blue bits. red rocks.


I have come to believe that advertising is the original sin of the web. The fallen state of our Internet is a direct, if unintentional, consequence of choosing advertising as the default model to support online content and services. Through successive rounds of innovation and investor storytime, we’ve trained Internet users to expect that everything they say and do online will be aggregated into profiles (which they cannot review, challenge, or change) that shape both what ads and what content they see. Outrage over experimental manipulation of these profiles by social networks and dating companies has led to heated debates amongst the technologically savvy, but hasn’t shrunk the user bases of these services, as users now accept that this sort of manipulation is an integral part of the online experience. The Internet’s Original Sin

There is something distasteful about charging by the byte. The idea of freedom of information is sullied by a price tag on an icon, a taxi-meter ticking away on the corner of the screen. Tim Berners-Lee

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Everything they told you about how to live in the world when you were a kid is a lie. Education doesn’t matter, not even on paper. Being ethical doesn’t matter. Being a good person doesn’t matter. What matters now is that you’re endlessly capable of the hustle, of bringing in that long green, of being entertaining to enough people that somebody will want to give you money or fuck you or fund your startup. We’re all sharks now; if we stop swimming for just a little too long, we die. We lose followers. We’re lame. We’re not worth funding, or fucking. Because all that matters is the endless churn, the endless parade, the endless cycle of buying and trying to sell and being bought and sold by people who tell you that they’re your friends, man, not like those others. Microsoft is evil and Google is not evil, except when they are, but that’s not really important, and if you decide that maybe you’re tired of being reduced to nothing more than a potential lead for a sales pitch, like something out of a fucking David Mamet play, then you’re a hater and irrelevant and a Luddite. And besides, what would you do with yourself if you weren’t checking Facebook or playing Candy Crush Saga or watching some teenage dumbass smash his genitals on the side of a pool on YouTube? What the fuck would you even do, bro? Everyone I know is brokenhearted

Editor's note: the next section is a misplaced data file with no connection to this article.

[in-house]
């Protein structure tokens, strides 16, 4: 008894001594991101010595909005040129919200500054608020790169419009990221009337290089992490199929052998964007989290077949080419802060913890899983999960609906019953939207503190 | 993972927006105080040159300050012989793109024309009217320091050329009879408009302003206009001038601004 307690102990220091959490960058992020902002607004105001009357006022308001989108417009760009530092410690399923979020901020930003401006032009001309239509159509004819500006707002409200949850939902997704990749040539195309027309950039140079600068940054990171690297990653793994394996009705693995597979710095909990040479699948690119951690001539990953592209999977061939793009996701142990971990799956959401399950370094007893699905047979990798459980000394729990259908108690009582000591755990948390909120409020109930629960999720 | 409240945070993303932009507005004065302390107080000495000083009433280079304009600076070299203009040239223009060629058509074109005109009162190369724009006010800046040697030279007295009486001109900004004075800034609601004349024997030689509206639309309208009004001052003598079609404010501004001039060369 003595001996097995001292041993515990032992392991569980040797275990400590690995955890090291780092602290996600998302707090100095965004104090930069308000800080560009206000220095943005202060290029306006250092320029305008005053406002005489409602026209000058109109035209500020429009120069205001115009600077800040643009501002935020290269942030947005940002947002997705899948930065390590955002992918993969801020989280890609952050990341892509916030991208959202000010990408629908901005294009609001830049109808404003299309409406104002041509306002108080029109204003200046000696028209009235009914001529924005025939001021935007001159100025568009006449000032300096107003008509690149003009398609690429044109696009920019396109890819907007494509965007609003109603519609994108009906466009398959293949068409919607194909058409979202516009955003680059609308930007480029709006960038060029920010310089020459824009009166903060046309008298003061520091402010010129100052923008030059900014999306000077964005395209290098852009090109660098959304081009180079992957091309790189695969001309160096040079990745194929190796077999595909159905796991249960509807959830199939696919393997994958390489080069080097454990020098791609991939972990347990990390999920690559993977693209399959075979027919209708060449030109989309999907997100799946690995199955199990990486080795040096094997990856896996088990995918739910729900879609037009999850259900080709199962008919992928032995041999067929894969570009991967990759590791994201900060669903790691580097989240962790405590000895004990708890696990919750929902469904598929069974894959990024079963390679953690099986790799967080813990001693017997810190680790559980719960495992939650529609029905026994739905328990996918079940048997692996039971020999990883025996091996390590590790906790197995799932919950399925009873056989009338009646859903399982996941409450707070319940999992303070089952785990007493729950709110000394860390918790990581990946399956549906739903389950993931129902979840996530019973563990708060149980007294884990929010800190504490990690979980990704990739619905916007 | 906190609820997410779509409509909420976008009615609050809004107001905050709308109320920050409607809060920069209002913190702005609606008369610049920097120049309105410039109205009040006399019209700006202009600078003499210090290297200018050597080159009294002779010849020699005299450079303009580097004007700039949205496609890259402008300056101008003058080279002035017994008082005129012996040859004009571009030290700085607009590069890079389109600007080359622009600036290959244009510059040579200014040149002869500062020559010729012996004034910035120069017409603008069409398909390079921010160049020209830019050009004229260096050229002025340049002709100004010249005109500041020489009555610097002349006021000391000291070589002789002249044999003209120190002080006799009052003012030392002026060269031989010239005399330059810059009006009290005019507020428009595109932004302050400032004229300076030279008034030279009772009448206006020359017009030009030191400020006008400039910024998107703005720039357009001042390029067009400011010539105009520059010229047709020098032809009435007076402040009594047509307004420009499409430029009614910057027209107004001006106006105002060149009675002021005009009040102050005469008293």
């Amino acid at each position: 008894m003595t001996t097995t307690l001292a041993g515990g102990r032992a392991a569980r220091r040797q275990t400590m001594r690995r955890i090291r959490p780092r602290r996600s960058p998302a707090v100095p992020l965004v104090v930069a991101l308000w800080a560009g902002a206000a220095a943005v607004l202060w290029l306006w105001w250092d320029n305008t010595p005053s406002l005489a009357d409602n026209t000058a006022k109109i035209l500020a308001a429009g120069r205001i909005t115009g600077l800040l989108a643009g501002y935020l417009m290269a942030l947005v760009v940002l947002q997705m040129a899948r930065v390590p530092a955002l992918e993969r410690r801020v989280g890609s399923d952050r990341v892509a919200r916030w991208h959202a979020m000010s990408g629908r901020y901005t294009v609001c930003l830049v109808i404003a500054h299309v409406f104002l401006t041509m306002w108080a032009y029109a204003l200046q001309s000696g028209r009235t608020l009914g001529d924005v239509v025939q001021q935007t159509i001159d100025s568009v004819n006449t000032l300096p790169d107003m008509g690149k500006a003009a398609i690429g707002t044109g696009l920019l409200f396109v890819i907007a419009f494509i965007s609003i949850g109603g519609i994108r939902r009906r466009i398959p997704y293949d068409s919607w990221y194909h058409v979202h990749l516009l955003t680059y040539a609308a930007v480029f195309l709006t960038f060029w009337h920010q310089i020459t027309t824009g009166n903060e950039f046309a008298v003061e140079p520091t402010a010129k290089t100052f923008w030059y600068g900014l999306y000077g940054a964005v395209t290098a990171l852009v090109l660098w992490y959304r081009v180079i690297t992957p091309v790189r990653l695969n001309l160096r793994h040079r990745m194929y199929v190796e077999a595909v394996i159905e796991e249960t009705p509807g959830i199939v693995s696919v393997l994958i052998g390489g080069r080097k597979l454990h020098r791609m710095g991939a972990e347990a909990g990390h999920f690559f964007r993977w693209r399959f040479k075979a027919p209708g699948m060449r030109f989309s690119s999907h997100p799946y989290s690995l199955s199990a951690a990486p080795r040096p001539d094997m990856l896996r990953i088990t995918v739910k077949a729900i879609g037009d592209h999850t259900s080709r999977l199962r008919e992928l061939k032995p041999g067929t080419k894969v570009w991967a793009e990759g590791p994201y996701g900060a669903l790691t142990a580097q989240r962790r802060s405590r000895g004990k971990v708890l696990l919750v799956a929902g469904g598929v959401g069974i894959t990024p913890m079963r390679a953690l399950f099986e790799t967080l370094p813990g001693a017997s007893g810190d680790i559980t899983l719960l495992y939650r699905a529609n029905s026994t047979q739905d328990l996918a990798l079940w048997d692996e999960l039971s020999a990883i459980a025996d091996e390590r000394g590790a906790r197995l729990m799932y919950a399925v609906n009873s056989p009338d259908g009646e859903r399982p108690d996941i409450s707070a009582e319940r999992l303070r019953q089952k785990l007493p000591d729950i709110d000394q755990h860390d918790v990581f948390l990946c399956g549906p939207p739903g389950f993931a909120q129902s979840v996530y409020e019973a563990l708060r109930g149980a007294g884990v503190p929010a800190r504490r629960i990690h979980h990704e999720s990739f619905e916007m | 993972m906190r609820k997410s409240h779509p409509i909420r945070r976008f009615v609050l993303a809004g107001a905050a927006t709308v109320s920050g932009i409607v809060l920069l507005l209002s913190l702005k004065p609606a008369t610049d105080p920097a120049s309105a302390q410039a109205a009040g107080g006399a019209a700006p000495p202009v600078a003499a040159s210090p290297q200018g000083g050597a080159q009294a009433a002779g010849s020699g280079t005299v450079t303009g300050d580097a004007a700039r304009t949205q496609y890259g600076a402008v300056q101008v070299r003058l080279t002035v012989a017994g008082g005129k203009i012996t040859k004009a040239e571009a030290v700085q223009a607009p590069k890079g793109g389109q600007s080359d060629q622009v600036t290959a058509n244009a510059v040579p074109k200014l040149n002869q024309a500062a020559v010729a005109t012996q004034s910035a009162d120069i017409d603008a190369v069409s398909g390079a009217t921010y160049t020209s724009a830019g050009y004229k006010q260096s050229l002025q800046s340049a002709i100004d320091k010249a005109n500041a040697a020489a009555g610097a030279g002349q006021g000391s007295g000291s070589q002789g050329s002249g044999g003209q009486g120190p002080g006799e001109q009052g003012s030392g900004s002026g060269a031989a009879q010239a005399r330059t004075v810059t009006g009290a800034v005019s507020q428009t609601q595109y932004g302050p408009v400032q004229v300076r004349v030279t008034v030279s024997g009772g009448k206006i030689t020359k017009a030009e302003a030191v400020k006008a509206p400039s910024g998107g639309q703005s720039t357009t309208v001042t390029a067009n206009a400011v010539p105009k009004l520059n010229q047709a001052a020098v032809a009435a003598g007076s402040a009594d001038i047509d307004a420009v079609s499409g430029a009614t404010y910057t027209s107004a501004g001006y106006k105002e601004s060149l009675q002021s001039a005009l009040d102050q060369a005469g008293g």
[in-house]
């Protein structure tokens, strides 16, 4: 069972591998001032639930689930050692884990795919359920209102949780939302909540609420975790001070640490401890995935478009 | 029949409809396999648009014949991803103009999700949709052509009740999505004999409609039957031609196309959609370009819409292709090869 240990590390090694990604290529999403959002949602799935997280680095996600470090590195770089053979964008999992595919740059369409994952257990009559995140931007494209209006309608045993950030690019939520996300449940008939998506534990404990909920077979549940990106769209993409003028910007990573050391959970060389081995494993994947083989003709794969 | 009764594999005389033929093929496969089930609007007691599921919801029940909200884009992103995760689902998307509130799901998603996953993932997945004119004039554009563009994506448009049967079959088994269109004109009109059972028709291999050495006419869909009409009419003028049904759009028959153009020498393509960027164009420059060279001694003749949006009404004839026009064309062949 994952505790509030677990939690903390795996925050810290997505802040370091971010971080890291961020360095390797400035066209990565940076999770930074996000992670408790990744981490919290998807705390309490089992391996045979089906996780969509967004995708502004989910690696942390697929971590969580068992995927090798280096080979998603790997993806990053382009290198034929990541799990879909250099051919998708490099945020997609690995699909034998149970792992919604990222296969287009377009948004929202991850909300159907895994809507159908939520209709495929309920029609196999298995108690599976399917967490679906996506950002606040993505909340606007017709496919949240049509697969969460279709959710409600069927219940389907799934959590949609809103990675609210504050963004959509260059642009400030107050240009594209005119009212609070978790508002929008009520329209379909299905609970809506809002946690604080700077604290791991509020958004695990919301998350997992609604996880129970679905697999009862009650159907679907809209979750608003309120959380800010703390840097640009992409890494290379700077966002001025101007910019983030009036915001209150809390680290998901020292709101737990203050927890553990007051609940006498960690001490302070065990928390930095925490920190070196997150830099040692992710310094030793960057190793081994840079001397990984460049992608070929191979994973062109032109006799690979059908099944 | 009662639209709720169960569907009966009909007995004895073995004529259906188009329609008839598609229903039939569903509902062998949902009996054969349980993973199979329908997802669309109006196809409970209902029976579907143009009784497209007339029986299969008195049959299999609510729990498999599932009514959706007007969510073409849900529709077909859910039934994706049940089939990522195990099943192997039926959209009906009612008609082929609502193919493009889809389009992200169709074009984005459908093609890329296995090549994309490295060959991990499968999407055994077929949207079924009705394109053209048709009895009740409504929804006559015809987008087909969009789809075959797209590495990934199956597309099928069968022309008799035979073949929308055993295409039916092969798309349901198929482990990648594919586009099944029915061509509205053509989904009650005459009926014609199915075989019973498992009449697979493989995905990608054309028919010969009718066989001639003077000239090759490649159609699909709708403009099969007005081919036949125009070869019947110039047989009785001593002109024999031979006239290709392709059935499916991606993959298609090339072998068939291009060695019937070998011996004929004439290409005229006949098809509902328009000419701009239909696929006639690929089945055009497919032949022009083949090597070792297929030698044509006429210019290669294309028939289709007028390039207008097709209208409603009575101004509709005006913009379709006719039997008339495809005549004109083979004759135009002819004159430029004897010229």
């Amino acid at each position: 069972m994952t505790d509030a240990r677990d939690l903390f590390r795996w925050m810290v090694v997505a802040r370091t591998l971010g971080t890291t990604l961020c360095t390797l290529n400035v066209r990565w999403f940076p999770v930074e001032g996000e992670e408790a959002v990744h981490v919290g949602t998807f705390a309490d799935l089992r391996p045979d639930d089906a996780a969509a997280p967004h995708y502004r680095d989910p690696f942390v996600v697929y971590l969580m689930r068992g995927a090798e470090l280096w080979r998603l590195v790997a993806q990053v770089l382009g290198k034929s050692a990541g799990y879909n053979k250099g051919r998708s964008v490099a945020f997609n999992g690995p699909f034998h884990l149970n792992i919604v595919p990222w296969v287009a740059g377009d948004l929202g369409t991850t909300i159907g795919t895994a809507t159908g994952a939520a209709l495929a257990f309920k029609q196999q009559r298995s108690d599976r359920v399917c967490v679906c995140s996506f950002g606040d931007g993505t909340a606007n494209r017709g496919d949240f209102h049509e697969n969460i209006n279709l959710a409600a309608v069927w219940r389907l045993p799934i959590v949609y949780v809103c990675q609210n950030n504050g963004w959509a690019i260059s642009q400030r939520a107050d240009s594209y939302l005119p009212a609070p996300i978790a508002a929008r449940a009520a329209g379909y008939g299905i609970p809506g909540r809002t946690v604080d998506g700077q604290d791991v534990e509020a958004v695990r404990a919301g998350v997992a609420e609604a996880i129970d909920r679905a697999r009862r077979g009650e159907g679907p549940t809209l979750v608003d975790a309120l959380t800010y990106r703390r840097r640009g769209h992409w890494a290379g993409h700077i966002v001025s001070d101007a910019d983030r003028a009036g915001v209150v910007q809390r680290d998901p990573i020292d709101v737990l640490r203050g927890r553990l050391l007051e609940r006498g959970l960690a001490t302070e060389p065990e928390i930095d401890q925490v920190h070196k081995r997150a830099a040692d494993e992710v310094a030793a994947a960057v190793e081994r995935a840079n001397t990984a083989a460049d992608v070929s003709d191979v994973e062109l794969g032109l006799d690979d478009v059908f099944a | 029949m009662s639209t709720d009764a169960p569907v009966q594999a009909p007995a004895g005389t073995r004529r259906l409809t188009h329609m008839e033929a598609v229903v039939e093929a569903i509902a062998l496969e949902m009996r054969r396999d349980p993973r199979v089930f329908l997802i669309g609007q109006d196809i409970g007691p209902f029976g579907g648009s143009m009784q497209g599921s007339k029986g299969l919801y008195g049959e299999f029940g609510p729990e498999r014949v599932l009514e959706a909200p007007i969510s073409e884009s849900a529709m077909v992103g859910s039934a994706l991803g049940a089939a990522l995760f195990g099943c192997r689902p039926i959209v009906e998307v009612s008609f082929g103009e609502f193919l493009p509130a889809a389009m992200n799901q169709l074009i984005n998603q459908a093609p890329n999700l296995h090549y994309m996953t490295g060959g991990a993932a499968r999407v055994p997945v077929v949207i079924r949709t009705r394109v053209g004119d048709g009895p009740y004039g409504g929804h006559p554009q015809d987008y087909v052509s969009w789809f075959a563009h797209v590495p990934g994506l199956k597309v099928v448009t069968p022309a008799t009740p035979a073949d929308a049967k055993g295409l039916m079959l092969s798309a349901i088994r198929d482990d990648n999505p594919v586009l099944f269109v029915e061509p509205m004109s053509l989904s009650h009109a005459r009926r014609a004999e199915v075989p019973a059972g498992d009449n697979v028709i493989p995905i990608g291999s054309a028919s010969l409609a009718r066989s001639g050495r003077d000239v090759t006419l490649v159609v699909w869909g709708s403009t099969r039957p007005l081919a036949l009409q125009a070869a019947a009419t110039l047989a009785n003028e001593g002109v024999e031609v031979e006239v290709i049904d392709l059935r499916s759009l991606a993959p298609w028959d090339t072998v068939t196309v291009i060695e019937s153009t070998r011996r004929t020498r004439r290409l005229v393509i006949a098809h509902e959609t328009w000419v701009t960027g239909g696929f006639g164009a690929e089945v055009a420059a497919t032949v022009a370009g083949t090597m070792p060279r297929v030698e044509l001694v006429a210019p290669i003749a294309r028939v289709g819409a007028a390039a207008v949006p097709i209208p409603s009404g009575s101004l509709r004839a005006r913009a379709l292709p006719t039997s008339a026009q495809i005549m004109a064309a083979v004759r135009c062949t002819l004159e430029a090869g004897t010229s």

This is modern cybergnosticism. When identities are tossed around like balls, when you can be whatever you want to be online, we are entering into a realm that is harmful to society. Unsettled Christianity

Think about what happens when you visit a website. It may take 800 milliseconds to load, but about 20% of that time is devoted to an algorithm that takes everything it knows about you, visits an online ad exchange, offers up the spot to bidders, and serves it. In 160 milliseconds. No human could do that. Yes, that ad will likely annoy the hell out of you, but that doesn’t mean we don’t need machines to make correlations between concepts, sentiments, events, and entities and offer help in making decisions. Man and his Machines

Nothing’s really free on the Internet. From search engines and email to social media and online publishing, if you’re not entering in your credit card number somewhere, you’re paying in a different way. As the adage goes, if you’re not the consumer, then you’re the product. You’re either paying with your eyeballs on advertisements, or with your personal data that gets sold to advertisers. If this is true of the Internet, then the same logic applies for the “Internet of Things.” This is the buzzword for the fast emerging trend of everyday objects being embedded with sensors. These sensors, which are networked over the web, collect, store, and analyze torrents of data—usually by transmitting data to remote “cloud” servers—about how people use the products the sensors are attached to. Some examples include personal devices like wristbands that measure vital signs, domestic appliances like “smart” thermostats, or automobiles that keep track of how, where, and when we drive. Insurance Vultures and the Internet of Things